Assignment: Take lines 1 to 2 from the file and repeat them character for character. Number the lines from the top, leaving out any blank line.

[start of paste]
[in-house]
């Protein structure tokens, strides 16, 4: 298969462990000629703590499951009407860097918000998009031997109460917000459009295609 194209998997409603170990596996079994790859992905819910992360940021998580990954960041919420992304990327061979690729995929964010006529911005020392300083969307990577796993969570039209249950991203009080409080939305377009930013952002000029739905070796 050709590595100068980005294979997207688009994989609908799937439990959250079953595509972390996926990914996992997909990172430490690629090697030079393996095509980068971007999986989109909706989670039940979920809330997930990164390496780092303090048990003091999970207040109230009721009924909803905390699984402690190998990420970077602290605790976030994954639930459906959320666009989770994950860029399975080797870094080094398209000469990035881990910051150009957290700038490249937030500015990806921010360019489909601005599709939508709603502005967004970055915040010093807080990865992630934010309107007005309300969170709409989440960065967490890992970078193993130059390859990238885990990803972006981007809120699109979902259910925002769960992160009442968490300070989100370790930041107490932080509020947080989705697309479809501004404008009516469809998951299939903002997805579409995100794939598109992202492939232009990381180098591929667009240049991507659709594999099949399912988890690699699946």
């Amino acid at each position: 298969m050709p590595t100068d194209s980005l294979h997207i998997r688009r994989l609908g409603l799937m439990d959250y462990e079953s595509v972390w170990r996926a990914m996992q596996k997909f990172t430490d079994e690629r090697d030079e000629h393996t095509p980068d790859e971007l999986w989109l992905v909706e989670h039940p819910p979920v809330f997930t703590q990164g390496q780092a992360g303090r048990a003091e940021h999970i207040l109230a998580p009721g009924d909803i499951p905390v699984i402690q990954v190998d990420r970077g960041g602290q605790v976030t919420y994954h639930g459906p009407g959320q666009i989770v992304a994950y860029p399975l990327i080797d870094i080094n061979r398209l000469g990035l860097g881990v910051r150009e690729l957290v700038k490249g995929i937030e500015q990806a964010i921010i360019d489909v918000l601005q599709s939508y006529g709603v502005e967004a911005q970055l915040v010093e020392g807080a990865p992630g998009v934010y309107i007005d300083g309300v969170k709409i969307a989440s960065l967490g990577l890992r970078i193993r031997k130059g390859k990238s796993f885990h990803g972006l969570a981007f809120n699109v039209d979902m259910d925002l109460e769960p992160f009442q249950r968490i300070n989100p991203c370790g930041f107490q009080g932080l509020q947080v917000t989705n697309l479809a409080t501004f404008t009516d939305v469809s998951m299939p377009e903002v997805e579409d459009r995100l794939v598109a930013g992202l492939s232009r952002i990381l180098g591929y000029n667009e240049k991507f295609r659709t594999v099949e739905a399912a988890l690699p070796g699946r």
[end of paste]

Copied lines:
[in-house]
């Protein structure tokens, strides 16, 4: 298969462990000629703590499951009407860097918000998009031997109460917000459009295609 194209998997409603170990596996079994790859992905819910992360940021998580990954960041919420992304990327061979690729995929964010006529911005020392300083969307990577796993969570039209249950991203009080409080939305377009930013952002000029739905070796 050709590595100068980005294979997207688009994989609908799937439990959250079953595509972390996926990914996992997909990172430490690629090697030079393996095509980068971007999986989109909706989670039940979920809330997930990164390496780092303090048990003091999970207040109230009721009924909803905390699984402690190998990420970077602290605790976030994954639930459906959320666009989770994950860029399975080797870094080094398209000469990035881990910051150009957290700038490249937030500015990806921010360019489909601005599709939508709603502005967004970055915040010093807080990865992630934010309107007005309300969170709409989440960065967490890992970078193993130059390859990238885990990803972006981007809120699109979902259910925002769960992160009442968490300070989100370790930041107490932080509020947080989705697309479809501004404008009516469809998951299939903002997805579409995100794939598109992202492939232009990381180098591929667009240049991507659709594999099949399912988890690699699946």